A major goal of RXTE was to investigate the fastest timing signals from neutron stars and black holes. New phenomena were discovered very quickly. In the early observations of some low mass X-ray binaries that are burst sources and "atoll" like in their spectral and previously known temporal properties, quasiperiodic oscillations at frequencies around a kilohertz were found. In some bursts oscillations are seen that are candidates for being the rotation period of the neutron star. In the "Z" source low mass X-ray binary, Sco X-1, similar high frequencies are seen, with marked correlations with other properties. While interpretation of the high frequency power spectra in terms of the disk flow, photon bubble oscillations, neutron star surface waves, and the neutron star rotation are still being argued, it is clear that the dynamical time scale of neutron stars is an active regime. Several black hole candidates have been observed as targets of opportunity when they became very bright. The flux sometimes oscillates as the matter spirals in. The range of luminosities, several orders of magnitude, at which these systems are observed, take them through different physical states in a pattern not yet understood.

Date:   Wednesday 09-Oct-96
Speaker:   Prof. Roger Chevalier (University of Virginia)
Title:  The Diversity of Supernovae: SN 1987A and SN 1993J

Recent radio and X-ray observations of SN 1987A give evidence for supernova interaction with an H II region created in the swept up dense wind from a previous evolutionary phase. The spectrum of the ejecta can be explained with radioactive power input and does not show any signs of power from a central compact source. The presence of the H II region will delay the arrival of the shock front at the dense ring, when bright optical/uv emission is expected. In the case of SN 1993J in M81, dense gas was present close to the explosion, giving rise to radiative phenomena at an early phase.

Date:   Thursday 24-Oct-96 (NOTE SPECIAL DAY)
Speaker:   Dr. Robert Williams (Space Telescope Science Institute)
Title:  "Recent Science Results from HST"

Some of the more recent scientific results from HST will be discussed, including high spatial resolution images of emission regions, color magnitude diagrams of stars in local group galaxies, and work on the Deep Field. The characteristics and some preliminary conclusions from the HDF will be given, including an update on the plans for a similar observational campaign in the southern Continuous Viewing Zone of HST.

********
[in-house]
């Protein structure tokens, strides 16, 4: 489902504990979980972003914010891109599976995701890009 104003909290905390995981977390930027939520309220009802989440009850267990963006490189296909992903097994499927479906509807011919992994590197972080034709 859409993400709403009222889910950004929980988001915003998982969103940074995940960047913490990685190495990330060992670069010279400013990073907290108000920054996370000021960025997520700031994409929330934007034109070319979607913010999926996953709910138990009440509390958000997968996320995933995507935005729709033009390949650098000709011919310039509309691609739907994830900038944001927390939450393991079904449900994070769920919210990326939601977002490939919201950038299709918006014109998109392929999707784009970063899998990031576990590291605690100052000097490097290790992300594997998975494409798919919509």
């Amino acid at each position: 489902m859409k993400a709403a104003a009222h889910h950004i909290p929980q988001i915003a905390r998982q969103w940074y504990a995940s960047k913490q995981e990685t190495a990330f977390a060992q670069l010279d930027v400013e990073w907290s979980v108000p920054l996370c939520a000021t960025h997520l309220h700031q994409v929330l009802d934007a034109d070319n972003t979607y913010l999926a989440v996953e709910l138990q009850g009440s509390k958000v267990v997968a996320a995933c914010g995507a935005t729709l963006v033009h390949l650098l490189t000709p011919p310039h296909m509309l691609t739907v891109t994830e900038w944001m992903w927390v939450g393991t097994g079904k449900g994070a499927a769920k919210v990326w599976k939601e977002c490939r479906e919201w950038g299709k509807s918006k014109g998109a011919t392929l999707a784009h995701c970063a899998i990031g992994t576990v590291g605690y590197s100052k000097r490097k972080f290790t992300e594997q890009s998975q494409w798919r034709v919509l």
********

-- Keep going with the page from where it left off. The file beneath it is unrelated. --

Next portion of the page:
Date:   Wednesday 30-Oct-96
Speaker:   Dr. Kenneth Johnston (Scientific Director, U.S. Naval Observatory)
Title:  Optical Interferometry At the Beginning of the Twentyfirst Century

Astronomers have always sought methods to improve the angular resolution of their observations of celestial objects. The technology of optical interferometry will soon offer improved images of stars and in addition precisely measure their positions, motions and diameters. Various programs underway to apply this technology will be described with emphasis given to the Navy Prototype Optical Interferometer.

Date:   Wednesday 06-Nov-96
Speaker:   Dr. Pawan Kumar (Institute for Advanced Study, Princeton)
Title:  "Orbital evolution of an unusual pulsar binary in the SMC and evidence for asymmetric supernova"

Recent observations of a radio pulsar in the Small Magellanic Cloud (SMC), which is in a close eccentric orbit with a massive B-star companion, indicate that the system's orbital period is decreasing on a timescale of $\approx 5 \times10^{5}$ years. This is a factor of about 10$^3$ smaller than the timescale given by the standard theory of tidal dissipation in radiative stars. Observations also provide strong evidence that the B-star is rotating at nearly its break up speed. I will show that these observations imply that the rotation of the B-star must be retrograde (in a direction opposite to the orbtal motion). Tidal torques spin down the surface of the star more efficiently leading to appreciable differential rotation. I will describe how this can enhance the dissipation of tidal energy by a factor of 10$^3$ and thus accounting for the rapid evolution of the orbit.